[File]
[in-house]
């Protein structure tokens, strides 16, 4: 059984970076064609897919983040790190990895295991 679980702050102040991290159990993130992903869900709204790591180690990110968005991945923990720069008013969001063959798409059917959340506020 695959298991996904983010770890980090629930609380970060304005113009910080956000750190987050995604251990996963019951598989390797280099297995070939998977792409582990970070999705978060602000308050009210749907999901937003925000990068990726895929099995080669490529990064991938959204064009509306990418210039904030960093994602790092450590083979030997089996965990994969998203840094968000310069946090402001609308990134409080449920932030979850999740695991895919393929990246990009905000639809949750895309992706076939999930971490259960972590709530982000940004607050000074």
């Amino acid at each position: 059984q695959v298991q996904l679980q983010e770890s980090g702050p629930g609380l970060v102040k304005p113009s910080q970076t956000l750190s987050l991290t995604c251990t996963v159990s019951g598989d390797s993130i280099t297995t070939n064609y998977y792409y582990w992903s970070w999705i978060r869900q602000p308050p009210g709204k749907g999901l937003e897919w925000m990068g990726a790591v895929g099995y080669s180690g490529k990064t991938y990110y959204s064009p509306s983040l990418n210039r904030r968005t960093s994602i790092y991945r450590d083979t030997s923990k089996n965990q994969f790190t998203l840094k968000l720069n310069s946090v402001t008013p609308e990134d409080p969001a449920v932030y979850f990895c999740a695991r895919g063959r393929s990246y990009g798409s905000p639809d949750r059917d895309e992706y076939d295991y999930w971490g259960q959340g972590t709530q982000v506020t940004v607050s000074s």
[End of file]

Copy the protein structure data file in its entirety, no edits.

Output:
[in-house]
């Protein structure tokens, strides 16, 4: 059984970076064609897919983040790190990895295991 679980702050102040991290159990993130992903869900709204790591180690990110968005991945923990720069008013969001063959798409059917959340506020 695959298991996904983010770890980090629930609380970060304005113009910080956000750190987050995604251990996963019951598989390797280099297995070939998977792409582990970070999705978060602000308050009210749907999901937003925000990068990726895929099995080669490529990064991938959204064009509306990418210039904030960093994602790092450590083979030997089996965990994969998203840094968000310069946090402001609308990134409080449920932030979850999740695991895919393929990246990009905000639809949750895309992706076939999930971490259960972590709530982000940004607050000074």
């Amino acid at each position: 059984q695959v298991q996904l679980q983010e770890s980090g702050p629930g609380l970060v102040k304005p113009s910080q970076t956000l750190s987050l991290t995604c251990t996963v159990s019951g598989d390797s993130i280099t297995t070939n064609y998977y792409y582990w992903s970070w999705i978060r869900q602000p308050p009210g709204k749907g999901l937003e897919w925000m990068g990726a790591v895929g099995y080669s180690g490529k990064t991938y990110y959204s064009p509306s983040l990418n210039r904030r968005t960093s994602i790092y991945r450590d083979t030997s923990k089996n965990q994969f790190t998203l840094k968000l720069n310069s946090v402001t008013p609308e990134d409080p969001a449920v932030y979850f990895c999740a695991r895919g063959r393929s990246y990009g798409s905000p639809d949750r059917d895309e992706y076939d295991y999930w971490g259960q959340g972590t709530q982000v506020t940004v607050s000074s």